Like most people, I had never lived alone. I grew up in a family of five, I’d moved to a college, then share-houses. The lowest number of people I’d lived with was one other person, but now, here I was, standing in front of a garage, with the keys to my own (rental) place. 1 ‘bedroom’, 1 all-of-the-other-rooms, 1 bathroom and, strangely enough, a foyer. It was pink-ish on the outside, dirty cream on the in and was now full of a whole lotta stuff I’d accumulated over ten years living out of home.
And I’d be living there alone.
Under the weirdly sloping ceiling, at the back of the block, with something running around in the roof and a few spiders in the corners.
And it was great!
I’d been pretty terrified of living alone – even though I’m not an extrovert and relish time by myself (like, by relish I mean, can-only-survive-when-I-have), I was still worried that my frequent melancholic impulses to not leave the house at all would exacerbate the loneliness and isolation my messed up brain has convinced me are my natural state. Yes, it’s the Bridget-Jones-die-alone-eaten-by-Alsatians bit. And the idea of becoming violently ill where no one will notice is a little disquieting.
And, for the record, I did black out once on my bathroom floor, and woke up sweating and gasping for air with no idea how long I’d been out of it. I was late for work that day! But of course, my answer to “how’re you?” was still, “fine” (I’m a liar like the rest of you). But, I survived, and no dogs of Alpine descent broke into the house to consume me.
In the end, fear of living alone was worse than the act itself. Yes it meant I had to put myself out there more and ask people to come over/meet up/allow me into their homes, but mostly people are quite nice, and take me up on that offer. So, even though I felt like a total loser occasionally because my phone was full of texts from me to other people saying, “hey, you free to catch up/hang out” and them being like, “hey, sorry I hadn’t replied”, I felt like I had plenty of company.
And the reality of life means I SAY EXACTLY THE SAME THING TO PEOPLE ALL THE TIME! (I’m a demon for read-the-text-but-don’t-reply-that-second-cos-I-need-to-ponder-then-get-distracted). Cos life is very full, and I have a lot of relationships to sustain and a pretty low level of energy for that a lot of the time, because even though I desperately love the many friends God has put in my path and the total or semi-strangers also needing help/love/a chat, there are a lot of you and only one of me, and I’m fairly crap at sustaining depth of relationship with more than four other people at once.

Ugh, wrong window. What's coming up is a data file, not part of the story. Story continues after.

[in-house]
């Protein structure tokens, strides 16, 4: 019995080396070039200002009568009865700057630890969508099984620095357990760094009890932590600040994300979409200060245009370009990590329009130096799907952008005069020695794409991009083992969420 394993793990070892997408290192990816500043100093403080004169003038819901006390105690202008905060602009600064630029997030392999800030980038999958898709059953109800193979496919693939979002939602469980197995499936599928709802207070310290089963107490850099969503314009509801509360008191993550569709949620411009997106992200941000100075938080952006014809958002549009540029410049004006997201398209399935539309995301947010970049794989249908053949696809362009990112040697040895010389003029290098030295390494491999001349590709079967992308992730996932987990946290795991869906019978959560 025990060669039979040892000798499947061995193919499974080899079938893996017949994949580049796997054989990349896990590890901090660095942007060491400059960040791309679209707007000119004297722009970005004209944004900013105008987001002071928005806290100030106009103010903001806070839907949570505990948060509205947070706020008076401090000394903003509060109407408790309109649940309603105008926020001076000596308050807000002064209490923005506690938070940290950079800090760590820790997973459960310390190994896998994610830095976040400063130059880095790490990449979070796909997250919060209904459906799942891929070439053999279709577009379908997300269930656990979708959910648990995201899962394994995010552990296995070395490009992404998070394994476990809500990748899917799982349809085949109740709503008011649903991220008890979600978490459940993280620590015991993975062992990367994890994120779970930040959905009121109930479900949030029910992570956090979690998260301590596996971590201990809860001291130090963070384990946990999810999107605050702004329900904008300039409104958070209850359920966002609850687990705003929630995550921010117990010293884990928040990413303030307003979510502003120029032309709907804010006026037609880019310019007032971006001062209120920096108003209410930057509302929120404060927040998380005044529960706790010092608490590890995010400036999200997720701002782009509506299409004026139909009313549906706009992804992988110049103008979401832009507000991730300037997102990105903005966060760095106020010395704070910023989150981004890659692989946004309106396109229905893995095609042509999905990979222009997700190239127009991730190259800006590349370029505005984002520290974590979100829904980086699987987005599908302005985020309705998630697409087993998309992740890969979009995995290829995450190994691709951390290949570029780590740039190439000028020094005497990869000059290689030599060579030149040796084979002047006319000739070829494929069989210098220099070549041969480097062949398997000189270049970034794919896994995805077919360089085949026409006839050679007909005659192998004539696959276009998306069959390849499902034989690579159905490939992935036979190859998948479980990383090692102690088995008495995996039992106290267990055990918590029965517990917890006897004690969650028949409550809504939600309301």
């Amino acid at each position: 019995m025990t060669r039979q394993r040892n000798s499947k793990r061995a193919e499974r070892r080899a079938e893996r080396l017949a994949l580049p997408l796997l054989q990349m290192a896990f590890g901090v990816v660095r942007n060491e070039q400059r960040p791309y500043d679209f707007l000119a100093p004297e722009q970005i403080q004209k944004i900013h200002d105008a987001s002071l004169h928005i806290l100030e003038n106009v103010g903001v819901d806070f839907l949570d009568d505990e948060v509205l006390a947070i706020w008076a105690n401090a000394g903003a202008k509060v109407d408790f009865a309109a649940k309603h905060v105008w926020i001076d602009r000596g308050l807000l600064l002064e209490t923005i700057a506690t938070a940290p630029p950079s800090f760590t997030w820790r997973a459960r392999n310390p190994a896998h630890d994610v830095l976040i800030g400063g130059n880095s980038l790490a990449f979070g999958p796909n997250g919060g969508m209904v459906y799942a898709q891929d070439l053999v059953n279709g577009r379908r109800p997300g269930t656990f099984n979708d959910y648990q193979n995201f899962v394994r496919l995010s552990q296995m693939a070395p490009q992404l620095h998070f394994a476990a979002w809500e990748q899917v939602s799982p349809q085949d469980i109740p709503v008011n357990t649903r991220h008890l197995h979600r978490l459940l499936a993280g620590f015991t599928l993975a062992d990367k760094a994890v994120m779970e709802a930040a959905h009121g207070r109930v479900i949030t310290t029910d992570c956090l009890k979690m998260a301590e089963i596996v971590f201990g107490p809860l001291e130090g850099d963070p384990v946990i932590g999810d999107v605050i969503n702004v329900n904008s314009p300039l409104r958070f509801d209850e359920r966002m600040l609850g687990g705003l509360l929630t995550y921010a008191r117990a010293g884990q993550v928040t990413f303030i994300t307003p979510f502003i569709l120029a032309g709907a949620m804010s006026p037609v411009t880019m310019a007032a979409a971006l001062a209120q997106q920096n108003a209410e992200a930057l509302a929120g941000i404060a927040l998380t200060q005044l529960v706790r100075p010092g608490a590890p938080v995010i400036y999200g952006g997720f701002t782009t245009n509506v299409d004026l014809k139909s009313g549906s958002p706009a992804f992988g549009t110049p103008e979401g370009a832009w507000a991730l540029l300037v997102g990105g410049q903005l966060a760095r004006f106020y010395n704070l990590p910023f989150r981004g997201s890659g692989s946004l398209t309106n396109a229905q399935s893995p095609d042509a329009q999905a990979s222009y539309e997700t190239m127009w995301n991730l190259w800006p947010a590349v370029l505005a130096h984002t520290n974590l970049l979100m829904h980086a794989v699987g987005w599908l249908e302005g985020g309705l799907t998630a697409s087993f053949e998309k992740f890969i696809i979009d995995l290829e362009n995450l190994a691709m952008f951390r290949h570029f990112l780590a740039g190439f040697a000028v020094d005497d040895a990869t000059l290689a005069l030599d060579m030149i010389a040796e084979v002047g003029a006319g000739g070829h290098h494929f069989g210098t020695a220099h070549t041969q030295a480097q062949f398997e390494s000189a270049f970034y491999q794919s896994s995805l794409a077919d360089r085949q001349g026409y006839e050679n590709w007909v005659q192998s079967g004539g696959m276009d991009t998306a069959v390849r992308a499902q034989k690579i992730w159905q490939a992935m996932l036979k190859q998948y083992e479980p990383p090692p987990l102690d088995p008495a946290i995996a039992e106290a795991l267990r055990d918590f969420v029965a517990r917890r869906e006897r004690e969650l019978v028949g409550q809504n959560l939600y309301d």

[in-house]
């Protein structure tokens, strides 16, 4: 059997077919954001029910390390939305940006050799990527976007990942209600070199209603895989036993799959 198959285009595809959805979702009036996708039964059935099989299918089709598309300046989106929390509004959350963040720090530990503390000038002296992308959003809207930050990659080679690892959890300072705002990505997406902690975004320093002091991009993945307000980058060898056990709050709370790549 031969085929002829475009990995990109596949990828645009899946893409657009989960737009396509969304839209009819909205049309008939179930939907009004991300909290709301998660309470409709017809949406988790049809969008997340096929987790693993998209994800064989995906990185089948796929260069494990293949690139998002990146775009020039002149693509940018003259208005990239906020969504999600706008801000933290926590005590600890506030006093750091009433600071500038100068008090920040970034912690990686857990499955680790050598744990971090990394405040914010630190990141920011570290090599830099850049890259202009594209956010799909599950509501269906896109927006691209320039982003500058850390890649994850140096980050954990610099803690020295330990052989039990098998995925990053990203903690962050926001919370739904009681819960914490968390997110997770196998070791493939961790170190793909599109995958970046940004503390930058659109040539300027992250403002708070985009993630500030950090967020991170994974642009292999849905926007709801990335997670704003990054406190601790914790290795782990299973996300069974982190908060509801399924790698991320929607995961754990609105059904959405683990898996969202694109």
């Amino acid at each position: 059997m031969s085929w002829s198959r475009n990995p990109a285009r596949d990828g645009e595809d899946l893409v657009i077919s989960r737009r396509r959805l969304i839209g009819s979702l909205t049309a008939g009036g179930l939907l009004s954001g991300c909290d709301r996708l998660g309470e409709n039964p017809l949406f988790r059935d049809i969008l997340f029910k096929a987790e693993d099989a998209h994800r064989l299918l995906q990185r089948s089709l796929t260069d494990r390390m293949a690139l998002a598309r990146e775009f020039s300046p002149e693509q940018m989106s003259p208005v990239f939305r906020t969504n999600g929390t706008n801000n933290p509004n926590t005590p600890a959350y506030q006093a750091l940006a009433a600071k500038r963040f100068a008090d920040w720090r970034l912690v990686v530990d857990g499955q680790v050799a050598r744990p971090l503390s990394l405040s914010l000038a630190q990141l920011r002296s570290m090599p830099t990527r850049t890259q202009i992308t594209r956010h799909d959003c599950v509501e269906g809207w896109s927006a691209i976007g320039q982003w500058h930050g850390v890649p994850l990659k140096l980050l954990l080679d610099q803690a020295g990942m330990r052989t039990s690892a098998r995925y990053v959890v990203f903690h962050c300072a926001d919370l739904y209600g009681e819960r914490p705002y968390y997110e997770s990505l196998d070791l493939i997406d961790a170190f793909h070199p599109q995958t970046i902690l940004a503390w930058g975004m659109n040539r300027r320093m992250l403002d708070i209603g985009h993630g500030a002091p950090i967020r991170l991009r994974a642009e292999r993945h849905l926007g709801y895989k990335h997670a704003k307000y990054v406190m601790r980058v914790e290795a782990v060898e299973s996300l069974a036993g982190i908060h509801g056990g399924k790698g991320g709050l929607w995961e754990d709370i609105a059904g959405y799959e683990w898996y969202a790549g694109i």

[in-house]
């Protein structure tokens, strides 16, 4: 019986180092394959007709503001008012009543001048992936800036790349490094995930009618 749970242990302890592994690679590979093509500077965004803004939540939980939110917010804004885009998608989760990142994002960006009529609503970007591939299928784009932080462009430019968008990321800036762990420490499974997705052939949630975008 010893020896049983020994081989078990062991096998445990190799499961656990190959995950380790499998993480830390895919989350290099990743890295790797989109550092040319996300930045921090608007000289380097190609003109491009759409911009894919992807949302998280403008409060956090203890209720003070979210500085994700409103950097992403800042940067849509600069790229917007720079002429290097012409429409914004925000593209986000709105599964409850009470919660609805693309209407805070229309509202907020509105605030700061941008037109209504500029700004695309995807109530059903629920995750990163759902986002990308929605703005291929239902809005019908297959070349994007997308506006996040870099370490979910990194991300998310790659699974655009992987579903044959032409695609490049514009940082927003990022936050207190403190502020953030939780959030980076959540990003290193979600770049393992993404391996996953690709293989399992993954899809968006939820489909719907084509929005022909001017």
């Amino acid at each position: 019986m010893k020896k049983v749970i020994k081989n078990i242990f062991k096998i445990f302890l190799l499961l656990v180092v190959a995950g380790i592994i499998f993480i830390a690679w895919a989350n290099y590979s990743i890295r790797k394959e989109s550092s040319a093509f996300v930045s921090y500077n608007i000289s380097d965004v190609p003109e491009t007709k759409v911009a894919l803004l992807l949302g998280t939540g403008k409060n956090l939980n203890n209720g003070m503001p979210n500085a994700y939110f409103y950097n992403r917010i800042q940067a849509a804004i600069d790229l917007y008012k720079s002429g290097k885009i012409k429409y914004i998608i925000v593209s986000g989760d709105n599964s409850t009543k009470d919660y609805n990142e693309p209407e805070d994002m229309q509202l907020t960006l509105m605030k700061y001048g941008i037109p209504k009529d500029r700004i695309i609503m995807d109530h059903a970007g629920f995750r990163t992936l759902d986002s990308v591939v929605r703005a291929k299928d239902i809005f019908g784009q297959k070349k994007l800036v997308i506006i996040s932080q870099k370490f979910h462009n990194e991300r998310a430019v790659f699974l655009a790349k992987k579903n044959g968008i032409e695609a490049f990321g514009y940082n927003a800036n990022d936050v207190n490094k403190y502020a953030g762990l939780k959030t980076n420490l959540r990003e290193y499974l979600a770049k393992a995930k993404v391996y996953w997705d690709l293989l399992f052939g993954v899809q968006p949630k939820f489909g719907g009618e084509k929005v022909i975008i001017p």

So, for me, living alone was great. I need rest to be able to keep giving, and rest doesn’t happen unless I’m able to relax, in my own space, and just stare at the wall for a while if I need to. I had to seek company when I wanted/needed it, and it’s occasionally difficult or scary to find yourself sick and alone, but I had a comfortable retreat which fit my shape, even though I needed to get out and stretch that shape occasionally because the place was SMALL!!
Yes the shack got messy and yes, the day I had ‘fake family’ around for Christmas lunch, we barely fit, and the oven broke and we had to de-camp to my friend’s house and the bread had over-proofed by that point into a weird oozy mess, and yes I could open the fridge while seated at the dining table and yes I had to climb a rickety ladder to get into a bed that left me with approximately 1 foot of headroom, but it was blissful! And even I, in the midst of unemployment, semi-employment, study and other madness could afford at least that small piece of paradise for which I am extremely thankful.
So, in a few weeks, when I move into a flat on my own again after a summer living with my mum, I am really going to enjoy it! It’ll be lovely to be able to host people there, dance in the lounge room, cry where no one can see me and eat Chocolate Bavarian for dinner just occasionally because again, no one can see me. I’m looking forward to the bliss of my own space, which, even in the most comfortable of share house relationships, never quite feels totally relaxed. When you’re with your family or by yourself however, you can really let your hair down, be your less gracious self and shout at your mother to get out of the way of the television because Monty Don is on, only to have her wiggle her butt at you provocatively and make herself more of a nuisance.
Living alone doesn’t have to be lonely, but it can mean having a place to re-charge your batteries (both literal and metaphorical, huh, iPhones these days!), a place to hang those crab-curtains you really like and not argue (passively or otherwise) about the TV schedule for the Friday night.